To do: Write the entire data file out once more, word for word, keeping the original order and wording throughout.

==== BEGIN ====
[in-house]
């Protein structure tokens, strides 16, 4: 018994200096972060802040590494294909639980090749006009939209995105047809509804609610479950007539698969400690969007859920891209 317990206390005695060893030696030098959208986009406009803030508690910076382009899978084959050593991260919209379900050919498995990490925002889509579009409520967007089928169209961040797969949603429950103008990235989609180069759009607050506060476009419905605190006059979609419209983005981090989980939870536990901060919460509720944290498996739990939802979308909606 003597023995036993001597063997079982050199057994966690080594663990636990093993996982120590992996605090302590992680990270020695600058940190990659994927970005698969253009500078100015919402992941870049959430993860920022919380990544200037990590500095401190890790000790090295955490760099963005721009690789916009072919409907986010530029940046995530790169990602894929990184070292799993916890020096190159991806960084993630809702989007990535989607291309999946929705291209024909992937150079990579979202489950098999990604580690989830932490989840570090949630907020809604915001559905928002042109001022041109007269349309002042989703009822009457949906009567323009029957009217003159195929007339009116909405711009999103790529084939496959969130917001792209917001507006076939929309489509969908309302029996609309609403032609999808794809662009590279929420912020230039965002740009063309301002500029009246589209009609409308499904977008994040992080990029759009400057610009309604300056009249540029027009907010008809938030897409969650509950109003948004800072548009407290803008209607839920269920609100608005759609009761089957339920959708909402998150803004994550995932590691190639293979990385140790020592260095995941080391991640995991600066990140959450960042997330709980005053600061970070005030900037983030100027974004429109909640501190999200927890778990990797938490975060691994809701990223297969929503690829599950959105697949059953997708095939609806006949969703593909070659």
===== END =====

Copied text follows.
[in-house]
């Protein structure tokens, strides 16, 4: 018994200096972060802040590494294909639980090749006009939209995105047809509804609610479950007539698969400690969007859920891209 317990206390005695060893030696030098959208986009406009803030508690910076382009899978084959050593991260919209379900050919498995990490925002889509579009409520967007089928169209961040797969949603429950103008990235989609180069759009607050506060476009419905605190006059979609419209983005981090989980939870536990901060919460509720944290498996739990939802979308909606 003597023995036993001597063997079982050199057994966690080594663990636990093993996982120590992996605090302590992680990270020695600058940190990659994927970005698969253009500078100015919402992941870049959430993860920022919380990544200037990590500095401190890790000790090295955490760099963005721009690789916009072919409907986010530029940046995530790169990602894929990184070292799993916890020096190159991806960084993630809702989007990535989607291309999946929705291209024909992937150079990579979202489950098999990604580690989830932490989840570090949630907020809604915001559905928002042109001022041109007269349309002042989703009822009457949906009567323009029957009217003159195929007339009116909405711009999103790529084939496959969130917001792209917001507006076939929309489509969908309302029996609309609403032609999808794809662009590279929420912020230039965002740009063309301002500029009246589209009609409308499904977008994040992080990029759009400057610009309604300056009249540029027009907010008809938030897409969650509950109003948004800072548009407290803008209607839920269920609100608005759609009761089957339920959708909402998150803004994550995932590691190639293979990385140790020592260095995941080391991640995991600066990140959450960042997330709980005053600061970070005030900037983030100027974004429109909640501190999200927890778990990797938490975060691994809701990223297969929503690829599950959105697949059953997708095939609806006949969703593909070659």